In 2018, it revealed the headline-making appointment of Francesca Amfitheatrof as its new Artistic Director Watches and Jewellery to steer the house jewellery and watches categories into the future. Amfitheatrof, 52, is a highly-regarded figure in the jewellery world, having broken through earlier as Tiffany & Co's first female design director.

Amfitheatrof's debut collection for Louis Vuitton in 2019 was titled Riders of the Knights, and is a ravishing modern-day tribute to medieval heroines, ancient coats-of-arms and bygone architecture. The stunning, intricate pieces were designed to appeal to wealthy, powerful and independent women not afraid of standing out. Her second collection, due to be revealed in November 2020, is also expected to draw raves.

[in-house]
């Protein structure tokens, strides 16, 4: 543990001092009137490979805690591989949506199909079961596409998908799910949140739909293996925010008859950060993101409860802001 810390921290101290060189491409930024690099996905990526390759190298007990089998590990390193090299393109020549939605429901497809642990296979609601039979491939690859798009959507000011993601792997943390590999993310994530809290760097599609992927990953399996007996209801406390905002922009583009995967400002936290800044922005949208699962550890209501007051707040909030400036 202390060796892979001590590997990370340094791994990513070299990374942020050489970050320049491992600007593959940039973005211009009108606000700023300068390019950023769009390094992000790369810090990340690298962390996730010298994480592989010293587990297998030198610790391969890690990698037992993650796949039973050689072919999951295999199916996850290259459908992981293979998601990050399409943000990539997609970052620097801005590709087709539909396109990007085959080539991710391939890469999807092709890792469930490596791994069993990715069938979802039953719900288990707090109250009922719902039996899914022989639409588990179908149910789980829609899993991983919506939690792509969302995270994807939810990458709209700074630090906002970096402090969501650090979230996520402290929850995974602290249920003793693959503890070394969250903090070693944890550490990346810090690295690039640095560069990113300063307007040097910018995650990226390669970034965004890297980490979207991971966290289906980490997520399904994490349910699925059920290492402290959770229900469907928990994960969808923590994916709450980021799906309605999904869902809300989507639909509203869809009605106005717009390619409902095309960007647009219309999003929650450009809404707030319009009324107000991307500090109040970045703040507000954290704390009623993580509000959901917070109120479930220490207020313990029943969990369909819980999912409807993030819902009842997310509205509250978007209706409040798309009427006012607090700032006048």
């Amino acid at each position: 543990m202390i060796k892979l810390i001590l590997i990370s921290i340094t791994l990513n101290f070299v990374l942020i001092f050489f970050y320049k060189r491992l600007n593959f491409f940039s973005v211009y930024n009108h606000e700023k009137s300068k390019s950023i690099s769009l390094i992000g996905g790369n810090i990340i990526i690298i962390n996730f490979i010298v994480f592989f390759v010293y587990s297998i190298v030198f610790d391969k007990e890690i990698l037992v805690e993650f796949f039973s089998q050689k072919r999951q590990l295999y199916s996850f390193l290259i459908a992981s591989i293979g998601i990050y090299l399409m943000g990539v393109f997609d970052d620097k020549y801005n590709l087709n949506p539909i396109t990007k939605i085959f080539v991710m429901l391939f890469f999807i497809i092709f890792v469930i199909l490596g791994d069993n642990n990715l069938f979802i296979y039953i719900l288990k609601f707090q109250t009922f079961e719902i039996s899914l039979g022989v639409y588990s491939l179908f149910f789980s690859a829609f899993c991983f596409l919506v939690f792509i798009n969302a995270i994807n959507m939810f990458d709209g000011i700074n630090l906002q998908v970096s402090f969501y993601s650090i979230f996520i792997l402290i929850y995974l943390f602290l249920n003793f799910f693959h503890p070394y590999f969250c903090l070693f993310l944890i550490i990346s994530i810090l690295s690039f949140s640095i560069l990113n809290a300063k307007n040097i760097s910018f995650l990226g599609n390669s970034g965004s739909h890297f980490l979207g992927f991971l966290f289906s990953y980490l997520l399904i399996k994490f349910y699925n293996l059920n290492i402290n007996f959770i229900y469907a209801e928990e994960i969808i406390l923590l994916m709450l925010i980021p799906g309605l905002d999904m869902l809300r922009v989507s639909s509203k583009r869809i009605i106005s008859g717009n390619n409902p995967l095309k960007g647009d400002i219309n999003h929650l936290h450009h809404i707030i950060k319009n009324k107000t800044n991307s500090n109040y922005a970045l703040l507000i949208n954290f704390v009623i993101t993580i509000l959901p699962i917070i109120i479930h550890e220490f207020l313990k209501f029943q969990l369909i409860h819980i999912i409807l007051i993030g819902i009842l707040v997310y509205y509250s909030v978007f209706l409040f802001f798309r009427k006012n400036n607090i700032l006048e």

Louis Vuitton's purchase of Sewelô is thus simply the latest in a series of major developments to place the company toe-to-toe with its more established competitors. Allowing its clients the opportunity to create bespoke, custom-cut diamonds is seen as an industry-disrupting move towards greater personalisation. Few companies have offered its clients the exclusive opportunity to determine the shape and size of their jewellery pieces at such an early stage.

As Louis Vuitton's chairman and CEO Burke quips: "We're positioning ourselves for the next 100 years."

  • Interested clients who wish to view the Sewelô and Louis Vuitton's collection of high jewellery and watchmaking masterpieces can contact Louis Vuitton SIngapore client service for a private appointment at +65 6788 3888.